Andrew Samonsky in Disney’s stage version of The Hunchback of Notre Dame




As I said earlier, I’ve been to more than one Disney symphony. These concerts would also feature guest vocalists, and even these basic performances had more than one “whoa buddy” moment (a.k.a. the moment in a show where the silliness or dramatic flair of the thespian makes audience members feel slightly uncomfortable). Being silly is definitely not new territory to me as a musical enthusiast, but as with all things, it can be overdone. Unfortunately, the gimmicks that didn’t transfer very well on stage didn’t seem to transfer any better on this soundtrack.  Examples of these unnecessary add-ons included moments like the vocalists bursting into helium-inspired mice voices for Cinderella’s Work Song and coquettishly singing encores of “Bow Wow” at the end of He’s a Tramp. In addition to some questionable vocal direction, while onstage, the performers were handed props to twirl and were given ill-fitting choreography. Something about Nick doing a hip-thrusting dance while Kristen dreamily sang Lavender Blue to herself just… made my eyebrows furrow. The other crime of this show is the under utilization of Brian Sutherland’s (Julian’s) voice. Obviously I can’t say for sure whether or not this can be blamed on the directing, but his powerhouse pipes sounded unchallenged. It seemed that due to his boredom, Sutherland compensated by over-dramatizing his solos. Frankly, there were times when his exaggerated tones made me wonder if I was listening to an SNL parody as opposed to a lovely ballad… Still, all of the performers earned their fair share of enthusiasm points and were clearly overflowing with talent.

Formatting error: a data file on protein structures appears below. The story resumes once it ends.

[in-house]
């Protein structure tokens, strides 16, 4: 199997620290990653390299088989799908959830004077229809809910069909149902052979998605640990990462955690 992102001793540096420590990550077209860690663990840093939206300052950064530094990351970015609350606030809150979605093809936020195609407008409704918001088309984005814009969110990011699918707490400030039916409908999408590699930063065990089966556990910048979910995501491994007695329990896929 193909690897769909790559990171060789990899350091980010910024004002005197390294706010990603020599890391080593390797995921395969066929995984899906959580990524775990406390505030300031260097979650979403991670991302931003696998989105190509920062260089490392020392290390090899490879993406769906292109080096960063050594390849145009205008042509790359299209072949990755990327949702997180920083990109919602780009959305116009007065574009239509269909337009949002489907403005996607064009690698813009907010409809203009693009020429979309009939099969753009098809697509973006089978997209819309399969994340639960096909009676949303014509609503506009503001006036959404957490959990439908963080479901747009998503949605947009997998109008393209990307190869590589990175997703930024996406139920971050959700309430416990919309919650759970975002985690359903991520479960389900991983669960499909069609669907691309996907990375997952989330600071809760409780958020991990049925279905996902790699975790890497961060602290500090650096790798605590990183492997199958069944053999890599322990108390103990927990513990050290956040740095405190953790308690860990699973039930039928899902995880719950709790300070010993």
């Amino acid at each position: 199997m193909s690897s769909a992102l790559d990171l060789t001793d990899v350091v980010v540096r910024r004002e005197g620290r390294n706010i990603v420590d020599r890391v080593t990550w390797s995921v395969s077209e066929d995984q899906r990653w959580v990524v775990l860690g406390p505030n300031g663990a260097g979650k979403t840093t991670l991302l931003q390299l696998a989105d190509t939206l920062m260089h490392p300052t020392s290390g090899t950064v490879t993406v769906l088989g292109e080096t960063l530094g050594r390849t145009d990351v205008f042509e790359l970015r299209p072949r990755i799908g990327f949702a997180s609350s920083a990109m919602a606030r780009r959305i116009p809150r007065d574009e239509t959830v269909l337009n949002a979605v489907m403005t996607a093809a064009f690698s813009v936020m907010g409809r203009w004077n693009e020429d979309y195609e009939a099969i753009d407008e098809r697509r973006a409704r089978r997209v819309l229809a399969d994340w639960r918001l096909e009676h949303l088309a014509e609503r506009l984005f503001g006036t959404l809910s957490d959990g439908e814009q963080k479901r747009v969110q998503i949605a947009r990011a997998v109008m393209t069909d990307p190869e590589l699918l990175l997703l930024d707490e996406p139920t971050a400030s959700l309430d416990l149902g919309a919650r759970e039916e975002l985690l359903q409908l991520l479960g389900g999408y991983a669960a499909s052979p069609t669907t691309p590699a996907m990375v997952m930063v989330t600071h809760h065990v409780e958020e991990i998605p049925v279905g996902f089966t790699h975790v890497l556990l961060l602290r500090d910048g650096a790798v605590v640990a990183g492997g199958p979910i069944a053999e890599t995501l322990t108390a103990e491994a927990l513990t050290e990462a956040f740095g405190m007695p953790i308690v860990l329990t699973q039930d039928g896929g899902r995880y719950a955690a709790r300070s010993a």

Ashley Brown as Kristen